Nearly all students surveyed had been exposed to pharmaceutical industry marketing during their medical school career (see Figure 1), with only three students (1.4%) recalling no exposures. Clinical students reported a significantly greater number of exposures than did preclinical students (p < .005). Among preclinical students, three (2.6%) reported no exposures to pharmaceutical industry marketing, and 15 (13.2%) reported more than 20 exposures. All clinical students had at least one exposure to pharmaceutical marketing. Among clinical students, 76 (71.7%) reported more than 20 exposures.
The most common gifts medical students received from the pharmaceutical industry were free meals, trinkets, and pocket texts (see Figure 2). Clinical students were statistically significantly more likely than were preclinical students to have received a free meal (98.1% of clinical students versus. 89.5% of preclinical students, p < .01), textbook (26.2% versus 10.5%, p < .005), pocket text (78.5% versus 29.8%, p < .005), or trinket (91.6% versus 63.2%, p < .005) from a pharmaceutical representative. Clinical and preclinical students (14%, respectively) were equally as likely to have received a journal courtesy of the pharmaceutical industry.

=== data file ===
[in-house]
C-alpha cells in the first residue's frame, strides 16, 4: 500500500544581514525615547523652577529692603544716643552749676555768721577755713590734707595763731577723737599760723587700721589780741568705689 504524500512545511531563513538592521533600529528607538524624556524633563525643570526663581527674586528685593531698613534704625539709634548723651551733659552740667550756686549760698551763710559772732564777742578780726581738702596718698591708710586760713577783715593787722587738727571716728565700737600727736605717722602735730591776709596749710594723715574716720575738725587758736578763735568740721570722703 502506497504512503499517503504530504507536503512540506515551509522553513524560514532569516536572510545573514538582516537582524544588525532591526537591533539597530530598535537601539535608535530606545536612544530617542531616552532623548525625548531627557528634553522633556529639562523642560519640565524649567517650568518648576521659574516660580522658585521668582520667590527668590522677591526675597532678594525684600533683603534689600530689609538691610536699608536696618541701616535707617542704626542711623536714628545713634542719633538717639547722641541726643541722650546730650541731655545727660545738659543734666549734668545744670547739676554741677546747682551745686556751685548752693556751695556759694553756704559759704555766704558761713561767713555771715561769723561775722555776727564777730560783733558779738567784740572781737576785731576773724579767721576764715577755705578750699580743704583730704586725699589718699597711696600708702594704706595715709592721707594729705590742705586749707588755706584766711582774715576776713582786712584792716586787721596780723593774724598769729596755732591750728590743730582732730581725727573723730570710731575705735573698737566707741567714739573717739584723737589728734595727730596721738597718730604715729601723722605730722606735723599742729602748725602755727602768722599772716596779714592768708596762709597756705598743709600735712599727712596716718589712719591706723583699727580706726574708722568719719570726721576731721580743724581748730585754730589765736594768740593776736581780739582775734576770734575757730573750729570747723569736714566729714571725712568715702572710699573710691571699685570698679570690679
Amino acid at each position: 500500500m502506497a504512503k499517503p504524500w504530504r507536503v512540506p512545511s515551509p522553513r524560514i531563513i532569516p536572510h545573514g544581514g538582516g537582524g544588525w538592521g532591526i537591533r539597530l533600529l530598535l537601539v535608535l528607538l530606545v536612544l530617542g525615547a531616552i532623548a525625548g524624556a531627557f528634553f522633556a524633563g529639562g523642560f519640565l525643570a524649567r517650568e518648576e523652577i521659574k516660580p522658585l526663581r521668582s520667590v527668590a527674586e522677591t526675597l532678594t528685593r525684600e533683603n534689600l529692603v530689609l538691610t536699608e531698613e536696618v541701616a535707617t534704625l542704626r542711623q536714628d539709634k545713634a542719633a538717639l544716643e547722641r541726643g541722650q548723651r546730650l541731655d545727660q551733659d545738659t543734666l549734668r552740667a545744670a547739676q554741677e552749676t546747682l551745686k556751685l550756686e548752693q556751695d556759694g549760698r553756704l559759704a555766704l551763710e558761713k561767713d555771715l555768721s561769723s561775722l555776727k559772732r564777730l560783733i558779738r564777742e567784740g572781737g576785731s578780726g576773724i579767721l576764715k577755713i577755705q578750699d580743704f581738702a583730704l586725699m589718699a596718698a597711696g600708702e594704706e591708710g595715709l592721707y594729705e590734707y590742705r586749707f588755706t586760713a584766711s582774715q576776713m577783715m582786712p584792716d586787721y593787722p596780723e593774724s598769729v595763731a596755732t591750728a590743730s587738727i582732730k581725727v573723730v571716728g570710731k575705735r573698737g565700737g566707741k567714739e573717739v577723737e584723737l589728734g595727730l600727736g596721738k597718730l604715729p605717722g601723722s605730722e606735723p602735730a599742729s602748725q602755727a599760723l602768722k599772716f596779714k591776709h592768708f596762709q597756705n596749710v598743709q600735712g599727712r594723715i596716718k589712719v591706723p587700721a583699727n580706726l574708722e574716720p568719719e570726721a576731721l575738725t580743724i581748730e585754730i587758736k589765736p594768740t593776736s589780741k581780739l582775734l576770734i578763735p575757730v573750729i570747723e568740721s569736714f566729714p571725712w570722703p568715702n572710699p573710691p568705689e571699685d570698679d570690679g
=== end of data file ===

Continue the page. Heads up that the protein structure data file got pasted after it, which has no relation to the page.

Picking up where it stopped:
Clinical and preclinical students both viewed interactions with the pharmaceutical industry as slightly positive, with clinical students giving such exposures an average rating of 2.58 and preclinical students giving such encounters an average rating of 2.67. Students could identify the donor of the gifts more often than not (82.4% of clinical students and 73.3% of preclinical students). For the most common gift, a free meal, 77 (73.5%) clinical students and 84 (82.4%) preclinical students said they could identify the donor. For the receipt of trinkets, 75 (76.5%) clinical and 62 (86.1%) preclinical students said they could identify the donor.
Institutional settings, including school, hospitals, and clinics, were the most common setting of these interactions. Of clinical students, 37 (34.6%) identified internal medicine and 29 (17.8%) identified the primary care clerkship as the rotations during which they were most frequently exposed to pharmaceutical marketing. Virtually all clerkships exposed clinical students to pharmaceutical marketing. The majority of students (96.1%) did not know the value of gifts they had received, but students’ estimates for individual gifts ranged from $0.25 – $200. Of clinical students, 41 (38.3%) named pocket texts, 25 (23.4%) named trinkets, and 23 (21.5%) named free food as the gifts they valued most. Of preclinical students, 24 (21.5%) identified trinkets, 20 (17.5%) identified food, and 6 (5.3%) identified pocket texts as the gifts they valued most.